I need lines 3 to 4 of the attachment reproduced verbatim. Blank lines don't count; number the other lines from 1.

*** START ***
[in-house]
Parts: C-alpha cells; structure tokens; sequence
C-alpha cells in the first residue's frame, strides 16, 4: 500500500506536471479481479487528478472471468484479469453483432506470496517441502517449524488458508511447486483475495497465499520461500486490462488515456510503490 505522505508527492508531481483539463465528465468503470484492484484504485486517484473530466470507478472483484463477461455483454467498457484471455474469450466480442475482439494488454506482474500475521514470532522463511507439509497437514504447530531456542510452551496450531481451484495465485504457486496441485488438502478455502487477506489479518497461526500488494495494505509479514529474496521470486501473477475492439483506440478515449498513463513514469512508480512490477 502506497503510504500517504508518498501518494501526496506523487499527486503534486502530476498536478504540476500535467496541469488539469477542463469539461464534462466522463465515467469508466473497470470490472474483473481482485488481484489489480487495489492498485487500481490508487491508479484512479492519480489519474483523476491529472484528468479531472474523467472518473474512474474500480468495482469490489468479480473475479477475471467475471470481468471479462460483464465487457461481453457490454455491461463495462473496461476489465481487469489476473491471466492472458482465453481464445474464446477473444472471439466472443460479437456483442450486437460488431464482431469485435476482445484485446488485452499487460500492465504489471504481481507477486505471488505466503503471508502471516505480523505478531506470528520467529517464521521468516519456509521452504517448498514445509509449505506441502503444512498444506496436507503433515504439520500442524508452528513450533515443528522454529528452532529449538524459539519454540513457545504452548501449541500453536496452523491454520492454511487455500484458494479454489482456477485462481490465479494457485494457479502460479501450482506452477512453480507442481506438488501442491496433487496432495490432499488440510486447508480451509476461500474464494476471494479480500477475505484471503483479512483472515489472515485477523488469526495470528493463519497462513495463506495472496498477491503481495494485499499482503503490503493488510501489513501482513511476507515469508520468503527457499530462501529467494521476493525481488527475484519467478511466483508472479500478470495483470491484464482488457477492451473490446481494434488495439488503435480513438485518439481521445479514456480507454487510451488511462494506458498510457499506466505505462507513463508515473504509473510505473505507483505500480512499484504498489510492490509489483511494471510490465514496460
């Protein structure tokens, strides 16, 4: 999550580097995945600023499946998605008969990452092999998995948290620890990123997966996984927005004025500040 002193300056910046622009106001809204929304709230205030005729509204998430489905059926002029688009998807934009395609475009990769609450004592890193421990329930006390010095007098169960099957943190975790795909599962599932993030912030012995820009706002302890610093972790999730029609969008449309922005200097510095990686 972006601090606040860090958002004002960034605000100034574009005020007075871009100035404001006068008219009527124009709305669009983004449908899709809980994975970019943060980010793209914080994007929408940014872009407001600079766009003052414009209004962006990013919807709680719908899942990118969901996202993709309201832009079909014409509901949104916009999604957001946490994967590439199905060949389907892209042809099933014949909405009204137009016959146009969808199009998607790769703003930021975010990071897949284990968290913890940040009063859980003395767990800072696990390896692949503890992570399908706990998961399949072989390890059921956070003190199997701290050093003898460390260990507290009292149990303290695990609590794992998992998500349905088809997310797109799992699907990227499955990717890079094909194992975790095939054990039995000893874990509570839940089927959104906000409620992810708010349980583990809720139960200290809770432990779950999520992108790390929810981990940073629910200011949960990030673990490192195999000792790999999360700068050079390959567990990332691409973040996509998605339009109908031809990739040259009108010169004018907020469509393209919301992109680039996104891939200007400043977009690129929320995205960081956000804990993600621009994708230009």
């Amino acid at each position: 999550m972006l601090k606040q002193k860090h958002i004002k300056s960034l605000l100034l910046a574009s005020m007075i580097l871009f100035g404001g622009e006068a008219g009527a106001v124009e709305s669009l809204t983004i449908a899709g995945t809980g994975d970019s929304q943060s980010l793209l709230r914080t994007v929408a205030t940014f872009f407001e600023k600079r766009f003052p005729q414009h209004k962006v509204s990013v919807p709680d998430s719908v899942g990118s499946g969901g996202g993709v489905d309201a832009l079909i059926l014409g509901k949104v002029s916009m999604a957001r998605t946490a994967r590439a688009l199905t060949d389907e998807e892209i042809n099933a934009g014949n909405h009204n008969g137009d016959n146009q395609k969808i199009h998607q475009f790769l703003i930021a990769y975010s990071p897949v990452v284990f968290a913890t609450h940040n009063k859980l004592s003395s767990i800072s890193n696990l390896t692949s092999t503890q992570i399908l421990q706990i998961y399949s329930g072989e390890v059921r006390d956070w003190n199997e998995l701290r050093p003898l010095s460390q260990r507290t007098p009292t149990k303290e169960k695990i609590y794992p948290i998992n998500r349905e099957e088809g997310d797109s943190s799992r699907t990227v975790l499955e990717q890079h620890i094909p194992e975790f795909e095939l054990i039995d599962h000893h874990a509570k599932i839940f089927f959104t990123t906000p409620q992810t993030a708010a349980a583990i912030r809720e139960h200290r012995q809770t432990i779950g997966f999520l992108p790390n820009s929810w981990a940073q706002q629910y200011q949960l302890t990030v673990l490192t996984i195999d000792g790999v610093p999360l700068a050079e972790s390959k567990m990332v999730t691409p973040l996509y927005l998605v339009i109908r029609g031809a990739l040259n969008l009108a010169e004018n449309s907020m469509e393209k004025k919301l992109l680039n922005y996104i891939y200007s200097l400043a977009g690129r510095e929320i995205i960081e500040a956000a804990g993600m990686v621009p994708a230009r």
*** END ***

C-alpha cells in the first residue's frame, strides 16, 4: 500500500506536471479481479487528478472471468484479469453483432506470496517441502517449524488458508511447486483475495497465499520461500486490462488515456510503490 505522505508527492508531481483539463465528465468503470484492484484504485486517484473530466470507478472483484463477461455483454467498457484471455474469450466480442475482439494488454506482474500475521514470532522463511507439509497437514504447530531456542510452551496450531481451484495465485504457486496441485488438502478455502487477506489479518497461526500488494495494505509479514529474496521470486501473477475492439483506440478515449498513463513514469512508480512490477 502506497503510504500517504508518498501518494501526496506523487499527486503534486502530476498536478504540476500535467496541469488539469477542463469539461464534462466522463465515467469508466473497470470490472474483473481482485488481484489489480487495489492498485487500481490508487491508479484512479492519480489519474483523476491529472484528468479531472474523467472518473474512474474500480468495482469490489468479480473475479477475471467475471470481468471479462460483464465487457461481453457490454455491461463495462473496461476489465481487469489476473491471466492472458482465453481464445474464446477473444472471439466472443460479437456483442450486437460488431464482431469485435476482445484485446488485452499487460500492465504489471504481481507477486505471488505466503503471508502471516505480523505478531506470528520467529517464521521468516519456509521452504517448498514445509509449505506441502503444512498444506496436507503433515504439520500442524508452528513450533515443528522454529528452532529449538524459539519454540513457545504452548501449541500453536496452523491454520492454511487455500484458494479454489482456477485462481490465479494457485494457479502460479501450482506452477512453480507442481506438488501442491496433487496432495490432499488440510486447508480451509476461500474464494476471494479480500477475505484471503483479512483472515489472515485477523488469526495470528493463519497462513495463506495472496498477491503481495494485499499482503503490503493488510501489513501482513511476507515469508520468503527457499530462501529467494521476493525481488527475484519467478511466483508472479500478470495483470491484464482488457477492451473490446481494434488495439488503435480513438485518439481521445479514456480507454487510451488511462494506458498510457499506466505505462507513463508515473504509473510505473505507483505500480512499484504498489510492490509489483511494471510490465514496460
């Protein structure tokens, strides 16, 4: 999550580097995945600023499946998605008969990452092999998995948290620890990123997966996984927005004025500040 002193300056910046622009106001809204929304709230205030005729509204998430489905059926002029688009998807934009395609475009990769609450004592890193421990329930006390010095007098169960099957943190975790795909599962599932993030912030012995820009706002302890610093972790999730029609969008449309922005200097510095990686 972006601090606040860090958002004002960034605000100034574009005020007075871009100035404001006068008219009527124009709305669009983004449908899709809980994975970019943060980010793209914080994007929408940014872009407001600079766009003052414009209004962006990013919807709680719908899942990118969901996202993709309201832009079909014409509901949104916009999604957001946490994967590439199905060949389907892209042809099933014949909405009204137009016959146009969808199009998607790769703003930021975010990071897949284990968290913890940040009063859980003395767990800072696990390896692949503890992570399908706990998961399949072989390890059921956070003190199997701290050093003898460390260990507290009292149990303290695990609590794992998992998500349905088809997310797109799992699907990227499955990717890079094909194992975790095939054990039995000893874990509570839940089927959104906000409620992810708010349980583990809720139960200290809770432990779950999520992108790390929810981990940073629910200011949960990030673990490192195999000792790999999360700068050079390959567990990332691409973040996509998605339009109908031809990739040259009108010169004018907020469509393209919301992109680039996104891939200007400043977009690129929320995205960081956000804990993600621009994708230009």